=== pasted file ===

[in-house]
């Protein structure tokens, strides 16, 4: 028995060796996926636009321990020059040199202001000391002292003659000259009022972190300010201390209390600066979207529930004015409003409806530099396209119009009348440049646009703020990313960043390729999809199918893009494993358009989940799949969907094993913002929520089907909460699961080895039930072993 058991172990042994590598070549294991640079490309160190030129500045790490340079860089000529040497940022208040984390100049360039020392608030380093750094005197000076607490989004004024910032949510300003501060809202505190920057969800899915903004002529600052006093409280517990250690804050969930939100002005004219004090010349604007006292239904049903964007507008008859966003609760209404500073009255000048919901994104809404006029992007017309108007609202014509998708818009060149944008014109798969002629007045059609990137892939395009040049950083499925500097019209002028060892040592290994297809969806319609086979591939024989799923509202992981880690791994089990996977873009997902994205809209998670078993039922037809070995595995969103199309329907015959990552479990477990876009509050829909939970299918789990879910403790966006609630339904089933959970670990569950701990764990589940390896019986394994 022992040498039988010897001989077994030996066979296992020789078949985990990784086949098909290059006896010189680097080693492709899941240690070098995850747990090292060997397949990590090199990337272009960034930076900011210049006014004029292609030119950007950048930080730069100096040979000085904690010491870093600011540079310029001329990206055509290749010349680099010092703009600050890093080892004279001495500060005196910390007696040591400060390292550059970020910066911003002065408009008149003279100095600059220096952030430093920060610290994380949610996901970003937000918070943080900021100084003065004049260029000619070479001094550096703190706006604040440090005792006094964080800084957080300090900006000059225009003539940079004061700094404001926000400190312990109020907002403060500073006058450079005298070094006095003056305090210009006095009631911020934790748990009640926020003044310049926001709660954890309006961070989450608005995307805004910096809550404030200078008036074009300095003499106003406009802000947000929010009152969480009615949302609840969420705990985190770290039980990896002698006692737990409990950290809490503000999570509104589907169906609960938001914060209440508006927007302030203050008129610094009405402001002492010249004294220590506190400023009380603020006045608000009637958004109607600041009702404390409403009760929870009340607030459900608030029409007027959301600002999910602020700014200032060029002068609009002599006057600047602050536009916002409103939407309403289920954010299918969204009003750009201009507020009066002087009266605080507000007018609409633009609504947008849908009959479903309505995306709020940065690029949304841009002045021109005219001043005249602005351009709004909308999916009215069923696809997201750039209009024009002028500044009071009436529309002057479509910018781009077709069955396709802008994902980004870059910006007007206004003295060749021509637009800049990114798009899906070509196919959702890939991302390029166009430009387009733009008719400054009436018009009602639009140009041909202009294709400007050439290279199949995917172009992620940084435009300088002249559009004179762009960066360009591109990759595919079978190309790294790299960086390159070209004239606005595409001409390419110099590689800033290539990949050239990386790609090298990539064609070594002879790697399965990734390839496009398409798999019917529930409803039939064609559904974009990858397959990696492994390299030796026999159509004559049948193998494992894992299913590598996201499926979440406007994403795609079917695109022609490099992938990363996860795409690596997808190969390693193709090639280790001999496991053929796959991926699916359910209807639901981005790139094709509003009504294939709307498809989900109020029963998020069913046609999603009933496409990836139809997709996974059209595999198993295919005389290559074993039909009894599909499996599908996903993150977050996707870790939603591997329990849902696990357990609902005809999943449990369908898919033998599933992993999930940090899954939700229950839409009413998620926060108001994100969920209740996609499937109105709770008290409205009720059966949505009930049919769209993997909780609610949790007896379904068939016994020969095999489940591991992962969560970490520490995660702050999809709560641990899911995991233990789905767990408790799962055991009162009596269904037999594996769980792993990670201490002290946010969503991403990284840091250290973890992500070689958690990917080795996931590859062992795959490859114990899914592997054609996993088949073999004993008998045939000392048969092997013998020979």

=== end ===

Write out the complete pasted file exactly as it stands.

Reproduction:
[in-house]
């Protein structure tokens, strides 16, 4: 028995060796996926636009321990020059040199202001000391002292003659000259009022972190300010201390209390600066979207529930004015409003409806530099396209119009009348440049646009703020990313960043390729999809199918893009494993358009989940799949969907094993913002929520089907909460699961080895039930072993 058991172990042994590598070549294991640079490309160190030129500045790490340079860089000529040497940022208040984390100049360039020392608030380093750094005197000076607490989004004024910032949510300003501060809202505190920057969800899915903004002529600052006093409280517990250690804050969930939100002005004219004090010349604007006292239904049903964007507008008859966003609760209404500073009255000048919901994104809404006029992007017309108007609202014509998708818009060149944008014109798969002629007045059609990137892939395009040049950083499925500097019209002028060892040592290994297809969806319609086979591939024989799923509202992981880690791994089990996977873009997902994205809209998670078993039922037809070995595995969103199309329907015959990552479990477990876009509050829909939970299918789990879910403790966006609630339904089933959970670990569950701990764990589940390896019986394994 022992040498039988010897001989077994030996066979296992020789078949985990990784086949098909290059006896010189680097080693492709899941240690070098995850747990090292060997397949990590090199990337272009960034930076900011210049006014004029292609030119950007950048930080730069100096040979000085904690010491870093600011540079310029001329990206055509290749010349680099010092703009600050890093080892004279001495500060005196910390007696040591400060390292550059970020910066911003002065408009008149003279100095600059220096952030430093920060610290994380949610996901970003937000918070943080900021100084003065004049260029000619070479001094550096703190706006604040440090005792006094964080800084957080300090900006000059225009003539940079004061700094404001926000400190312990109020907002403060500073006058450079005298070094006095003056305090210009006095009631911020934790748990009640926020003044310049926001709660954890309006961070989450608005995307805004910096809550404030200078008036074009300095003499106003406009802000947000929010009152969480009615949302609840969420705990985190770290039980990896002698006692737990409990950290809490503000999570509104589907169906609960938001914060209440508006927007302030203050008129610094009405402001002492010249004294220590506190400023009380603020006045608000009637958004109607600041009702404390409403009760929870009340607030459900608030029409007027959301600002999910602020700014200032060029002068609009002599006057600047602050536009916002409103939407309403289920954010299918969204009003750009201009507020009066002087009266605080507000007018609409633009609504947008849908009959479903309505995306709020940065690029949304841009002045021109005219001043005249602005351009709004909308999916009215069923696809997201750039209009024009002028500044009071009436529309002057479509910018781009077709069955396709802008994902980004870059910006007007206004003295060749021509637009800049990114798009899906070509196919959702890939991302390029166009430009387009733009008719400054009436018009009602639009140009041909202009294709400007050439290279199949995917172009992620940084435009300088002249559009004179762009960066360009591109990759595919079978190309790294790299960086390159070209004239606005595409001409390419110099590689800033290539990949050239990386790609090298990539064609070594002879790697399965990734390839496009398409798999019917529930409803039939064609559904974009990858397959990696492994390299030796026999159509004559049948193998494992894992299913590598996201499926979440406007994403795609079917695109022609490099992938990363996860795409690596997808190969390693193709090639280790001999496991053929796959991926699916359910209807639901981005790139094709509003009504294939709307498809989900109020029963998020069913046609999603009933496409990836139809997709996974059209595999198993295919005389290559074993039909009894599909499996599908996903993150977050996707870790939603591997329990849902696990357990609902005809999943449990369908898919033998599933992993999930940090899954939700229950839409009413998620926060108001994100969920209740996609499937109105709770008290409205009720059966949505009930049919769209993997909780609610949790007896379904068939016994020969095999489940591991992962969560970490520490995660702050999809709560641990899911995991233990789905767990408790799962055991009162009596269904037999594996769980792993990670201490002290946010969503991403990284840091250290973890992500070689958690990917080795996931590859062992795959490859114990899914592997054609996993088949073999004993008998045939000392048969092997013998020979």